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“These are issues that are bigger than personal matters, so there’s no doubt the United States and Israel will find a way to work together,” said Josh Block, president of The Israel Project, a leading U.S. pro-Israel group.
Obama wants more time for sanctions and diplomacy to work against Iran - which denies it is seeking nuclear weapons - but he has made clear military action is “on the table” if all else fails.
Netanyahu - who vowed on election night to keep Iran from obtaining nuclear weapons - has insisted he will stick to the red line laid down in September, when he told the United Nations that Tehran should not have enough enriched uranium to make even a single warhead. He gave a rough deadline of summer 2013.
But the tepid performance of Netanyahu’s rightist bloc at the polls, while enough to keep the prime ministership in his hands, makes it harder for him to claim a clear mandate for his hardline strategy on Iran. His Likud party and its ultranationalist Yisrael Beitenu ally took only 31 of parliament’s 120 seats, a loss of 11 seats.
On top of that, a more centrist coalition - with partners apparently more focused on bread-and-butter domestic issues - might tie Netanyahu’s hands on national security matters.
Obama made no mention of Iran or Middle East peacemaking in his inaugural address on Monday, a sharp contrast to four years earlier when those issues figured heavily in his speech.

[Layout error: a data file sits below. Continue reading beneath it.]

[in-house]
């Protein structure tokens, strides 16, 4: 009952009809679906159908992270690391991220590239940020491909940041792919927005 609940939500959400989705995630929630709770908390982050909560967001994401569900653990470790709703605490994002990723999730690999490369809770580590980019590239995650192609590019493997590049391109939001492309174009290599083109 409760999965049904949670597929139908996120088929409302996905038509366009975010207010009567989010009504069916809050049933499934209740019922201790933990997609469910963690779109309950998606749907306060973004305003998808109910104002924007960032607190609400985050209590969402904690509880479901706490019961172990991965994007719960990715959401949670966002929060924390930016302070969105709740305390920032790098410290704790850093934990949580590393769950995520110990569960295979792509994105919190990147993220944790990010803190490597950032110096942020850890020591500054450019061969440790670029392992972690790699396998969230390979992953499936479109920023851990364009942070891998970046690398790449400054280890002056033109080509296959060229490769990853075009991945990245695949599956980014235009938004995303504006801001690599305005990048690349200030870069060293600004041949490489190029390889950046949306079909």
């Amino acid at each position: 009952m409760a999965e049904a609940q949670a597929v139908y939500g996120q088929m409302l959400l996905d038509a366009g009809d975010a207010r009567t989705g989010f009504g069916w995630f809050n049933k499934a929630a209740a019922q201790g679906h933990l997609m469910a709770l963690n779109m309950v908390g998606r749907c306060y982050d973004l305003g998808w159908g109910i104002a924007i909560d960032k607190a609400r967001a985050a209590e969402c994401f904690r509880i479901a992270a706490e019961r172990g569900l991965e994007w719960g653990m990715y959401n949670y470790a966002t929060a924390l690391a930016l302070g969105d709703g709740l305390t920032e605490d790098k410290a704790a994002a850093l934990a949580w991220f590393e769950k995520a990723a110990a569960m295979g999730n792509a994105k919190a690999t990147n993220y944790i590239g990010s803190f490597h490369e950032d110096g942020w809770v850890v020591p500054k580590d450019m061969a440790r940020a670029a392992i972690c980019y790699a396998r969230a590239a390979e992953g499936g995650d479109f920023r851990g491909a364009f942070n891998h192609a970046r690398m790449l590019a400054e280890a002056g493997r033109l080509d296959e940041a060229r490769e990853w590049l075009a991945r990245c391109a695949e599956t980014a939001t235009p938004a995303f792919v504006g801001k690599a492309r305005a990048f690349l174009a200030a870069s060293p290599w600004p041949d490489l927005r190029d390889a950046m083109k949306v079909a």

But a source with knowledge of White House thinking said the omission should not be interpreted to mean those matters are low on Obama’s second-term priorities list.
Instead, the source said, Obama has learned from his first-term stumbles in Middle East diplomacy and has opted for a more low-key approach, at least until he has his new national security team in place.
His early efforts to broker Israeli-Palestinian peace talks fell apart amid mutual acrimony in 2010, followed by accelerated Israeli housing construction in the occupied West Bank and east Jerusalem - land the Palestinians claim for a future state.
Obama was reluctant to pressure Netanyahu during the 2012 U.S. election campaign for fear of undercutting support among Jewish voters and other pro-Israel constituencies. Now that he no longer faces re-election constraints, he may be ready to take a tougher tack despite the likelihood of drawing fire from Republicans who have questioned his commitment to Israel.